Now it’s been 32 years since Susan started working and she is now a project coordinator at Fida’s Joy & Hope school in Dhaka. She coordinates all program activities that include the: school, child sponsorship program, work in the surrounding slum community, health education, and so on.

– When I was studying, I knew I had to do something for the children with Fida. I had the opportunity to do other things, but I didn’t want to, Susan sighs gratefully.

When her own family was helpless, people from Finland helped them and many other children. Help from strangers from far away still touches and fills Susan with gratitude. It gets her excited and motivates her to give her time and energy for the benefit of the children in Dhaka’s slums.

Encouraging girls to stand up

When Susan moved back to Dhaka as an adult, where she had lived for a few years as a child, she knew nothing about the children in the slums. In Faridpur, she had worked with children who grew up in the countryside. Life in Dhaka is very different, but there were also some similarities.

– These children living in the slums need support and love. I have a heart to share love with them, Susan smiles gently.

The Joy & Hope school is part of Fida’s child sponsorship program. Susan says she wants to use the support from Finnish sponsors to benefit the children as much as possible. When she was a child, she got to experience firsthand how important the support is and how much it means to the children. Through her work at Fida’s Joy and Hope school, Susan has been able to help hundreds of underprivileged children receive a quality education.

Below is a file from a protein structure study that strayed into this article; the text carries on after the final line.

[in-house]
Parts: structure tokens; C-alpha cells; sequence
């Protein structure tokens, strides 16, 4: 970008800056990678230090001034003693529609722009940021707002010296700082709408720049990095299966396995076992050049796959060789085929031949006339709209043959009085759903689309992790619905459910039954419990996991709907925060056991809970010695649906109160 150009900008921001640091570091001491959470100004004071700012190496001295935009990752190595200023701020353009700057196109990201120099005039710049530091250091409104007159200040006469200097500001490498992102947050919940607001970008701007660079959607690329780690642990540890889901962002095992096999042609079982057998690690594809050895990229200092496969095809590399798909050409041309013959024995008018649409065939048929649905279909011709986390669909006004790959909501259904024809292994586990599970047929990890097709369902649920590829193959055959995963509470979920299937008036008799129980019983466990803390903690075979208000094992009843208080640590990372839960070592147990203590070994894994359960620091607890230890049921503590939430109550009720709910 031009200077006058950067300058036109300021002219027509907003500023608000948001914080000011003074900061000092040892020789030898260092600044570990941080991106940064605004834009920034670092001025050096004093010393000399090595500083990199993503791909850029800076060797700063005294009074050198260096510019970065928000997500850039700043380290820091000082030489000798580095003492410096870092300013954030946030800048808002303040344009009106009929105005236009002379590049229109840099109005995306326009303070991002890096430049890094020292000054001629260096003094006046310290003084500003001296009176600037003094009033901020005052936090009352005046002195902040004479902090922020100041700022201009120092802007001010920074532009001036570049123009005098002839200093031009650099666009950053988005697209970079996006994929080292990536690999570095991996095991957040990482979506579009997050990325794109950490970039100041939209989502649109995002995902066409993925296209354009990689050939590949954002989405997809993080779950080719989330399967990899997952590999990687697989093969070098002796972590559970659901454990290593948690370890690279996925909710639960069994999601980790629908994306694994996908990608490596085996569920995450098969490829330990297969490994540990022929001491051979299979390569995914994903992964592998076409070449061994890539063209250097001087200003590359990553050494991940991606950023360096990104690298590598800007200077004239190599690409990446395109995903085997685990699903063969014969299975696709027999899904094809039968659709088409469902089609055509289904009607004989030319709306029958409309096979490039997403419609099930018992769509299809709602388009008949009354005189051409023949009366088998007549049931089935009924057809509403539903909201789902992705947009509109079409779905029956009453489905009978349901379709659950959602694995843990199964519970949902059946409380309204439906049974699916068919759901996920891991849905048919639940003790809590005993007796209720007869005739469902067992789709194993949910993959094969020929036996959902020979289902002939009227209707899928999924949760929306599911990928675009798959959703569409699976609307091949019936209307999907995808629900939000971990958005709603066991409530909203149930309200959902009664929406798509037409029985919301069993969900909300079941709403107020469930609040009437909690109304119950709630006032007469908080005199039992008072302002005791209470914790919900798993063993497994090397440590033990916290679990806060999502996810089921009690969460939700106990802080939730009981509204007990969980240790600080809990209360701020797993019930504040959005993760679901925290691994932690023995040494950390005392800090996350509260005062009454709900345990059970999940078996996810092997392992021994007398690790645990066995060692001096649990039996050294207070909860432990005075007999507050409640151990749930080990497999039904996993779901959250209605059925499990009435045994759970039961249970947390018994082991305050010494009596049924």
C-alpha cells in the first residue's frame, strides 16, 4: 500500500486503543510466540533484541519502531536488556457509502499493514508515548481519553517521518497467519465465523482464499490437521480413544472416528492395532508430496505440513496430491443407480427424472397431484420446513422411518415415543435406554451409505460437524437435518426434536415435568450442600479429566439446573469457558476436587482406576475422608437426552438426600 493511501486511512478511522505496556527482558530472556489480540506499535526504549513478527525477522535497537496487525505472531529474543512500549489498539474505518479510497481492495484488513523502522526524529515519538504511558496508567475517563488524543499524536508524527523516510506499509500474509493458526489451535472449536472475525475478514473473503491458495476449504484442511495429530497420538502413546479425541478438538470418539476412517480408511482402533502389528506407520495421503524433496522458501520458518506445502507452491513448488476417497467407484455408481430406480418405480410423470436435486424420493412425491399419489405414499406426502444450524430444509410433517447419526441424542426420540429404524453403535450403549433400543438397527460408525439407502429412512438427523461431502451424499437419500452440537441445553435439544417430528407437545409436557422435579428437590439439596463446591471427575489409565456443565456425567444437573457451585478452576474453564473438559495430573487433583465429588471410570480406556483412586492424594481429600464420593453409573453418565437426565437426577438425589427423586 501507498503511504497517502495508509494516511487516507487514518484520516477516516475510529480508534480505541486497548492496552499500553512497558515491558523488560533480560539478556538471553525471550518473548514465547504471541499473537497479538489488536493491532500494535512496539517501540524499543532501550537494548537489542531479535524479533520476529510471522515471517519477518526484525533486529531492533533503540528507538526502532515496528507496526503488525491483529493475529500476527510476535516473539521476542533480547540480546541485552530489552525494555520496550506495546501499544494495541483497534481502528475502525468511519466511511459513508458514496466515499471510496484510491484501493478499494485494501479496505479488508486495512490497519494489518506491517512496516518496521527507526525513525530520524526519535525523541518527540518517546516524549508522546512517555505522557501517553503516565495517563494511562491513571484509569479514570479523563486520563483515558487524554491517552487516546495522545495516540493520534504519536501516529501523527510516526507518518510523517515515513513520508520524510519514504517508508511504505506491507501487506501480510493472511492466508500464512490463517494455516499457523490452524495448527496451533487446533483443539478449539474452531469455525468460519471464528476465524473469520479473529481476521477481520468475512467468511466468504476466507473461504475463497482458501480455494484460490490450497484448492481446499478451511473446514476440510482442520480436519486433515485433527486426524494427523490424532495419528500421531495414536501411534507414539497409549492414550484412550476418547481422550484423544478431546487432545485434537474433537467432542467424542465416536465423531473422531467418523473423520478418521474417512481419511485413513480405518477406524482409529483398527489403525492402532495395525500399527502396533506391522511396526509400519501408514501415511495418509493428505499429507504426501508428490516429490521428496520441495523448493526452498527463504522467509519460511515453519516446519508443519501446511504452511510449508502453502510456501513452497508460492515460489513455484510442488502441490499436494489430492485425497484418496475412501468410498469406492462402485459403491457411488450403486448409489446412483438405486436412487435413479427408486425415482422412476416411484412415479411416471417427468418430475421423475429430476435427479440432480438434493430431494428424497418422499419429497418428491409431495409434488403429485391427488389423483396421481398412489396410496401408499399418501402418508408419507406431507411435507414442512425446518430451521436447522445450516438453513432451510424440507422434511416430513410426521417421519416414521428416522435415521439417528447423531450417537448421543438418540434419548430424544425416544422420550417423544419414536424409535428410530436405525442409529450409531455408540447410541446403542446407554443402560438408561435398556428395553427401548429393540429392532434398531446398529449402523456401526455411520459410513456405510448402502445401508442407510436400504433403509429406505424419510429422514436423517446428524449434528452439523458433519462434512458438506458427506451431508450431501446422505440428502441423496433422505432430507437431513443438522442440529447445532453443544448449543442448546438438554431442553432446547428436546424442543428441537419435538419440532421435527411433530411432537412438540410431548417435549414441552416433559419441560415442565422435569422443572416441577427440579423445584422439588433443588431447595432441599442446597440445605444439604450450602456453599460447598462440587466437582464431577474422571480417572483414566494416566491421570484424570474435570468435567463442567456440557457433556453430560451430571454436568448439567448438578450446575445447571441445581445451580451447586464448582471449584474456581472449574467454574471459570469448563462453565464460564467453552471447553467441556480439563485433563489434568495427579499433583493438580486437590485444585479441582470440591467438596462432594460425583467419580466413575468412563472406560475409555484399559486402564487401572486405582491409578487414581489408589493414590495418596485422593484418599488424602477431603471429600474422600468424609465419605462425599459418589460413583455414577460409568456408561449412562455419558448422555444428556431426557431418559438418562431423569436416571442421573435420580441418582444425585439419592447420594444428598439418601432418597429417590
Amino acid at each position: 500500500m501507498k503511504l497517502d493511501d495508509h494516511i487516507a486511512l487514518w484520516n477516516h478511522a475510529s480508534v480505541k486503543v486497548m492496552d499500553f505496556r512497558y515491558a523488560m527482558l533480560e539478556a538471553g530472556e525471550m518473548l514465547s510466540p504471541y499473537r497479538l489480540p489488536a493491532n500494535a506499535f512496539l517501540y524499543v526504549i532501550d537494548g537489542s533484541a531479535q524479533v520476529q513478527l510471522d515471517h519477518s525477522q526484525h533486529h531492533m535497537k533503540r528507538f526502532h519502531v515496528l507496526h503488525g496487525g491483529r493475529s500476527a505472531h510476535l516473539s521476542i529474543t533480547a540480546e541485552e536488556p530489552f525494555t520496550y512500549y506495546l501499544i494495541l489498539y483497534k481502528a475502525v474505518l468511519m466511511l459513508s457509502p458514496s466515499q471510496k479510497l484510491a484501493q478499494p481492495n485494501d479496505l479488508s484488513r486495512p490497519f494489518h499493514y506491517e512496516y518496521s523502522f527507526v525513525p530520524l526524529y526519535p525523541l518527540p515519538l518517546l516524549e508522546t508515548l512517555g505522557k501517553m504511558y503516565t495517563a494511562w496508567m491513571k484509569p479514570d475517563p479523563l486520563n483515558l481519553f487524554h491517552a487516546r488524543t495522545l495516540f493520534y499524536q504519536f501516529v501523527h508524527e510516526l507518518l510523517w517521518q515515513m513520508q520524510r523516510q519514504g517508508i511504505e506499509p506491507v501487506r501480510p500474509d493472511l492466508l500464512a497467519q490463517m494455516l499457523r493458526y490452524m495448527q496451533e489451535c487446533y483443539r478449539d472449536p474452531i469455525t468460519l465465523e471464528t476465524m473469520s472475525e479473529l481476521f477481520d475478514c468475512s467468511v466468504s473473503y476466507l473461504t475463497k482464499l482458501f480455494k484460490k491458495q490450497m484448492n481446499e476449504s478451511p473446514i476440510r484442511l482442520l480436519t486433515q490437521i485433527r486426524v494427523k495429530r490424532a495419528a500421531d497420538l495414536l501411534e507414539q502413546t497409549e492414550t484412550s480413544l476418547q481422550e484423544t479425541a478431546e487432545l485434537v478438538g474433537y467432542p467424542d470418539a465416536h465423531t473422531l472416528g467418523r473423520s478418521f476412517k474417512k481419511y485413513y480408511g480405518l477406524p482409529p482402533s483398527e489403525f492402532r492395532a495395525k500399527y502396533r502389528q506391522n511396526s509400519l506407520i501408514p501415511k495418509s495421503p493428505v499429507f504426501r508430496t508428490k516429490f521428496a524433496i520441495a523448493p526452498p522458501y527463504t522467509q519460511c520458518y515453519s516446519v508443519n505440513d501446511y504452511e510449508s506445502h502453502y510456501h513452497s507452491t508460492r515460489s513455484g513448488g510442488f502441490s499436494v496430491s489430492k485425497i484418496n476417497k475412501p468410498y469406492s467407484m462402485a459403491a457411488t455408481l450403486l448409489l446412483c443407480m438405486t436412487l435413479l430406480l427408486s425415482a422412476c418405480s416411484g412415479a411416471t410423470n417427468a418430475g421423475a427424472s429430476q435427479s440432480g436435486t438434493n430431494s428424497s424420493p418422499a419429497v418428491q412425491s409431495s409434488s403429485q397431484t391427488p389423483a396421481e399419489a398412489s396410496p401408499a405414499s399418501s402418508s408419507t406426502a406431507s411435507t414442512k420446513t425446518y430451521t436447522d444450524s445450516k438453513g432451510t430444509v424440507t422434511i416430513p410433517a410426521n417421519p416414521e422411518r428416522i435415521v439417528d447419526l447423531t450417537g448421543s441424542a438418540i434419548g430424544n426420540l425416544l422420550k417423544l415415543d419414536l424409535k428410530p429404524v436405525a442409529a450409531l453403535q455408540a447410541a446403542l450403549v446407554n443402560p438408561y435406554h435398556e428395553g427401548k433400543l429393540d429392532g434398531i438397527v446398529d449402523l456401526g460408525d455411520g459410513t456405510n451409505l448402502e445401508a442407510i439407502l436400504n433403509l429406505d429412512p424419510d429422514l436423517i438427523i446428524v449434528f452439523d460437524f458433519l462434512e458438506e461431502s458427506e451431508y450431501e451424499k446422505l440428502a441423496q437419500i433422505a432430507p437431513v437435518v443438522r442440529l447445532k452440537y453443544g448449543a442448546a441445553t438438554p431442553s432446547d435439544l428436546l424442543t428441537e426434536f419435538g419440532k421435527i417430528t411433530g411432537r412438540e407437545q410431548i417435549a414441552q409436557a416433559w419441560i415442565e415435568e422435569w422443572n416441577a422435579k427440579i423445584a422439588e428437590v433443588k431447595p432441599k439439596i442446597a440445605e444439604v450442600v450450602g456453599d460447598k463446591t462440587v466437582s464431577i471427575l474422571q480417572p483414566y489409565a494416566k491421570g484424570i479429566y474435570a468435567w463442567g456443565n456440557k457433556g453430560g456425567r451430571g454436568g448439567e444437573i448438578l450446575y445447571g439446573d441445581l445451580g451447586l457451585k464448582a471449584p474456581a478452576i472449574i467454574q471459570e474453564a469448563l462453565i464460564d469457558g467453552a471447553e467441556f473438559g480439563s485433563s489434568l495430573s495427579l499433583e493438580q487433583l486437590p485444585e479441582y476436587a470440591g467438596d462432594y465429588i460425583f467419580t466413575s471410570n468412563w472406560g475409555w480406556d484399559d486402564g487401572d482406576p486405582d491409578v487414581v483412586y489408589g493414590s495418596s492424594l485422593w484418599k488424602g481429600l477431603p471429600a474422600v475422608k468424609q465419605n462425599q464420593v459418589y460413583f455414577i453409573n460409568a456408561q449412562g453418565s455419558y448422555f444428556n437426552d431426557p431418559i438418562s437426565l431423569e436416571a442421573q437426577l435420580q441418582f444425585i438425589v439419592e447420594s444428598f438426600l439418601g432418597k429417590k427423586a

The sponsorship project pays special attention to girls whose situation is challenging. Child marriage and harassment of girls are commonplace in Bangladesh. The challenges were already there when Susan was a child.  Susan knows that young girls need support and should be allowed to grow strong. Without the protection and support provided by the children’s home, Susan would not have had the opportunity to pursue higher education education, as she would have dropped out when she was in primary school.

Let your voice be heard is my message to young girls.

– That’s why I always encourage girls, Susan explains her role among the children.

While the school’s teachers teach the children math, English, Bengali and many other subjects, Susan is there to support the children forward. Girls, in particular, need that support in a community where women are mainly stay-at-home mothers and cannot earn money. A woman who is financially dependent on her husband cannot make many choices herself.

– Let your voice be heard is my message to young girls, Susan says emphatically.

Susan, who has lived alone for a long time, knows that the everyday life of an unmarried woman in Bangladesh is not simple. She still wants to encourage girls to study further, grow and get stronger, and do the work they want. Only then is it time for marriage or whatever the girl wants to do.

Even one child marriage and drop out from school is one too many. You can help prevent child marriage in Bangladesh and enable girls to get an education. By donating to the Eväät Elämään campaign, you support Fida’s long-term work in Bangladesh.